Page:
New Beginnings and Mystery in Arizona and New Mexico
I dispensed warm goodbyes to riding friends in Arizona, saddled up, and turned the key in the ignition with a growing reluctance. Internalizing my petulance in the process, I was happy where I was. A heavy sigh betrayed a sadness in parting from the place. Our stint in Yavapai County had not been terribly long, but I liked it there. Uncharacteristically mild days for the season agreed with me, as did the expanse of the beautiful desert amid ponderosa pines and the Granite Dells, big lumps of bedrock and large rippled boulders. Collectively, they radiated my soul. Although it is prudent to leave the party when you are still having a good time, I wanted to do anything but.
Our next destination was New Mexico, a southwestern state we had not yet explored. Sitting just above Mexico, I was sure it was filled with vast expanses of hot, arid desert, too barren to support anything to write home about. Nope. Wending around a gamut of snow-capped mountains, carpeted in pine and spruce, repaired my ignorance alone, as the weather blew a bracing wind.
From Camp Verde, just 50 miles south of Flagstaff off the I-17, our route saw us eat, sleep, and ride 200-mile days through Strawberry, Rye, Globe, and Safford, staying parallel to reservation land. Crossing the Arizona/New Mexico border into Lordsburg, we rode through Deming until we reached Las Cruces. As we inched toward the mysterious white sands, we were greeted with lofty cottonwood forests and colorful wildflowers on the cusp of blooming. If the truth be told, there is nowhere else that reminded me of New Mexico.
Splendidly, the sky was azure, and the air felt beautifully crisp. Spring had sprung, but so too had an oil leak on my Suzuki DR650. A motorcycle trip would not carry much clout without one roadside repair or four, courtesy of my partner-in-life Jason. Sympathetic to our transiency, the mechanics at Las Cruces Motorsports tended to the leak without a moment’s notice, albeit it had turned into a niggling drip from the previous worrisome trickle. It turned out we were using ineffective sealant on my bike’s valve cover. The high-temperature, extreme conditions gasket sealant Hondabond, however, worked a charm.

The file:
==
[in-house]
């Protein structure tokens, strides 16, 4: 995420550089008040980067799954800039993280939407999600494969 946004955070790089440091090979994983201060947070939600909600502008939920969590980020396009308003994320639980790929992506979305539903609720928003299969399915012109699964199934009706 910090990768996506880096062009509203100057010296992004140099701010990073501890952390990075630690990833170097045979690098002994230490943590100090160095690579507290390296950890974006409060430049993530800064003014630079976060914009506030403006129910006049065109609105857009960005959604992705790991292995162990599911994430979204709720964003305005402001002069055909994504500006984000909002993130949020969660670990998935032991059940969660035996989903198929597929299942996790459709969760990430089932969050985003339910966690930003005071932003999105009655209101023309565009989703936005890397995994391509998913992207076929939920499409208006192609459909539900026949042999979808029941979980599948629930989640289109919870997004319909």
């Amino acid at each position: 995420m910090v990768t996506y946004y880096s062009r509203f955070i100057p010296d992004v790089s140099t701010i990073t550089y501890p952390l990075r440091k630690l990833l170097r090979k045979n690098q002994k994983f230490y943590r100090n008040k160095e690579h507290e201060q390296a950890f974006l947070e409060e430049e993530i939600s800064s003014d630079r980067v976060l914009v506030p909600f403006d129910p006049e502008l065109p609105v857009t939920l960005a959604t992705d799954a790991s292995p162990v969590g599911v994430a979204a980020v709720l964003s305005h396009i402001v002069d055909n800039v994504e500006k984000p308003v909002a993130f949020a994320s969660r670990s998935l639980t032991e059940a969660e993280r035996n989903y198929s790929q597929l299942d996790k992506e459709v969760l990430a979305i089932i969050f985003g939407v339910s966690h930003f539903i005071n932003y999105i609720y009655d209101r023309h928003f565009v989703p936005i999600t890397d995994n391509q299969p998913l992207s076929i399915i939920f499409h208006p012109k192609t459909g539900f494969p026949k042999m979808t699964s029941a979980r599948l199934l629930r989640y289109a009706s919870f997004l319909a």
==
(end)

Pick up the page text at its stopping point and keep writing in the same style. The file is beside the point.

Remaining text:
Otherworldly Dunes at White Sands National Monument
Toward the north side of SR 70, about 16 miles southeast of Alamogordo at the heart of the Tularosa Basin, iridescent white dunes rise up from the earth. Unmissable but not immovable, they constantly shapeshift and settle over the Chihuahuan Desert, engulfing 275 square miles in sparkles. White Sands National Monument is a gargantuan gypsum dune site, the world’s largest.
Motorcycles & Gear
2008 BMW F 800 GS
2001 Suzuki DR650
Helmets: Schuberth E1, Schuberth Women’s C3
Jackets & Pants: Klim Badlands, Klim Artemis
Boots: Sidi GORE-TEX Adventure Boots
Gloves: Gerbing 12V Hero, Klim summer gloves
Firmer and cooler to the touch than you might think, the dunes make for shed-loads of fun sledding down them from 60-feet high. But between us—hauling a laden rucksack spilling over with camera equipment and more dry bags strapped to me than I care to remember—we traipsed rather than tobogganed in. A mile later, we set up camp in a secluded spot we would call home for the next two days. Perfect timing, I mused—the day before a dazzling sea of spring breakers descended on the site.